New policies made MPD even more understaffed during Stone Arch Bridge shooting

The number of available officers was "super short" at the time of the incident. An innocent bystander remains in critical condition in connection to the shooting.

Tyler King, an innocent bystander who remains in critical condition after the shooting. (GoFundMe)

Four people were shot in Minneapolis late Saturday evening, one of whom remains in critical condition.

Police responded to calls of shots fired at the intersection of Main St. and 6th Ave. SE near the Stone Arch Bridge around 11:00 p.m. on June 25. A large crowd of people had gathered at the intersection to allegedly watch “street racers” do burnouts with their vehicles.

The shots are said to have been fired from a white Dodger Charger following an unspecified “argument.” Investigators found rifle and pistol caliber rounds at the scene, but no arrests have yet been made.

At the scene officers found four individuals — of unknown relation to one another — with apparent gunshot wounds. As they tended to the victims and called for ambulances, “multiple fights” broke out among the crowd.

One officer told Alpha News that the Minneapolis Police Department implemented a new overtime policy on May 22. Officers now cannot work six days in a row without one day off in between and at least eight hours separating each shift.

Along with an already understaffed department, that meant the number of available officers was “super short” at the time of the incident.

“There was a little bit of frustration we ran into this weekend, to put it mildly,” he said.

“The problem we ran into this weekend is obviously we had the Pride festival going on, we had a huge influx of people,” he continued. “We have so few cops left and now we’re limited on the number of hours we can work. You’ve got a lot of cops who normally would’ve signed up for these shifts to help out.”

The officer explained that “everything was just super short,” saying the weekend shooting highlighted some of the issues with the new policy.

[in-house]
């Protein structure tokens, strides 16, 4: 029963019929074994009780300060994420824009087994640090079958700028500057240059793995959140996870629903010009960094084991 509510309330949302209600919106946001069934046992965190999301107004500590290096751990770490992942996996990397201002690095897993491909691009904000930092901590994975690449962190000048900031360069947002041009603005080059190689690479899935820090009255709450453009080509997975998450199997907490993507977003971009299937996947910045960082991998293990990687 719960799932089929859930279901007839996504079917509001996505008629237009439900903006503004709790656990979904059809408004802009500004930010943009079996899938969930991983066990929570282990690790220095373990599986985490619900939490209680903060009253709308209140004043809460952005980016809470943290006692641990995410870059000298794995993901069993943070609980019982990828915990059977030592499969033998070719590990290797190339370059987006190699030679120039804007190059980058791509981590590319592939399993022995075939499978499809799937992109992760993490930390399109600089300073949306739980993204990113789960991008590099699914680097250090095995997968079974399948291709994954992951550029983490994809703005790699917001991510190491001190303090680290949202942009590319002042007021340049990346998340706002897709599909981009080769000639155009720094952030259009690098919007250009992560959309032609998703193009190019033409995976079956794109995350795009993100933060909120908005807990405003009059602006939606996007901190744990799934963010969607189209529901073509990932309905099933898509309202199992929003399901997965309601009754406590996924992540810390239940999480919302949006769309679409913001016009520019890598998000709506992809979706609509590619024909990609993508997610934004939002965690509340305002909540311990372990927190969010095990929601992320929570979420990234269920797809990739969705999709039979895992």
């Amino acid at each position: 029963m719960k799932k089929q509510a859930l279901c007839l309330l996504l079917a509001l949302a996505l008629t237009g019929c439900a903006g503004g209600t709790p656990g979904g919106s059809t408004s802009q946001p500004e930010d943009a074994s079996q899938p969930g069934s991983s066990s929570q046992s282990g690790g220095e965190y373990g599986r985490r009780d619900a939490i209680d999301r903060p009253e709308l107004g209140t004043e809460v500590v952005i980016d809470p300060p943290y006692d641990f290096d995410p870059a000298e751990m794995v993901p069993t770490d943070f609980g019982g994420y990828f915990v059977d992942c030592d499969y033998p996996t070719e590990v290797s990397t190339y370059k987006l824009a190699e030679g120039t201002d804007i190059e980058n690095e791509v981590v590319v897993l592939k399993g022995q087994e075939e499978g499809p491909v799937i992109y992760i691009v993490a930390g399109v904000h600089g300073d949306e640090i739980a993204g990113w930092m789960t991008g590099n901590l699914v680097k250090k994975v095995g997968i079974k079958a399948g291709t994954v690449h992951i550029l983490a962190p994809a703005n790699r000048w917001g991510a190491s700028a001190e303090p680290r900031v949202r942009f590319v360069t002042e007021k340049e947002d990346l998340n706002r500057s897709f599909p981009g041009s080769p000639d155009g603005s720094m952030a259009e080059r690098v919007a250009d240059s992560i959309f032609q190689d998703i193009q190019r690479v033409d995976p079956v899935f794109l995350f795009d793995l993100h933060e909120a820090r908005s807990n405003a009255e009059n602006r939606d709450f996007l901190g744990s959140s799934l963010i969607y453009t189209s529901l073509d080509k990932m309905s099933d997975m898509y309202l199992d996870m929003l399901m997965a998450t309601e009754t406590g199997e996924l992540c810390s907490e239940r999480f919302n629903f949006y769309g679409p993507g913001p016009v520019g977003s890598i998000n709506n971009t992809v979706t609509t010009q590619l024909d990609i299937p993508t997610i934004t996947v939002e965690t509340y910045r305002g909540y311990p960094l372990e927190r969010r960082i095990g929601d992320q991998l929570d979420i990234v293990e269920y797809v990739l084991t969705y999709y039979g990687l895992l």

“It’s heartbreaking,” he said. “It just seems like there’s no place in the city now that’s untouched by all of this.”

According to witnesses, per Crime Watch, three black males “exchange[d] a weapon at 6th and Main after the shots were fired. One was in a bright pink hoodie. One was in gray, one in a long sleeve blue shirt. One ran toward 35W east on Main.”

The four victims included 17- and 18-year-old females, a 19-year-old male, and a male in his 30s. The teenage victims were each transported to the hospital with non-life-threatening gunshot wounds, but the other victim, Tyler King, was transported to the hospital with a potentially life-threatening gunshot wound to the head.

Crime Watch confirmed that King was an innocent bystander, not a member of the large gathering, meaning he was an “unintended target.”

“He was present at the site, possibly sightseeing with others, on the way to a wedding at another location,” Crime Watch reported.

King’s friends and family have created a GoFundMe page to raise $75,000 for his medical and living expenses. King is married with two children.

“Since the shooting, Tyler has suffered a stroke, a brain bleed and swelling,” the fundraiser description says. “He is currently sedated and being monitored round-the-clock by a nationally recognized medical team dedicated to emergency trauma care. The way Tyler’s body responds in the next 24-48 hours will be critical in determining his long term prognosis.”

“Since he is still in critical condition, we have yet to fully understand what the financial impact all of this will mean for him, his wife and two children, Bennett and Knox. In addition to the extensive medical bills this will incur, Tyler and Abby will be remaining in Minnesota to be close with family for a while, with Tyler unable to work. Like many of us, his family relies on steady income,” the description adds.

Two teenagers were killed by stray bullets in separate incidents last summer while watching street “takeover” events.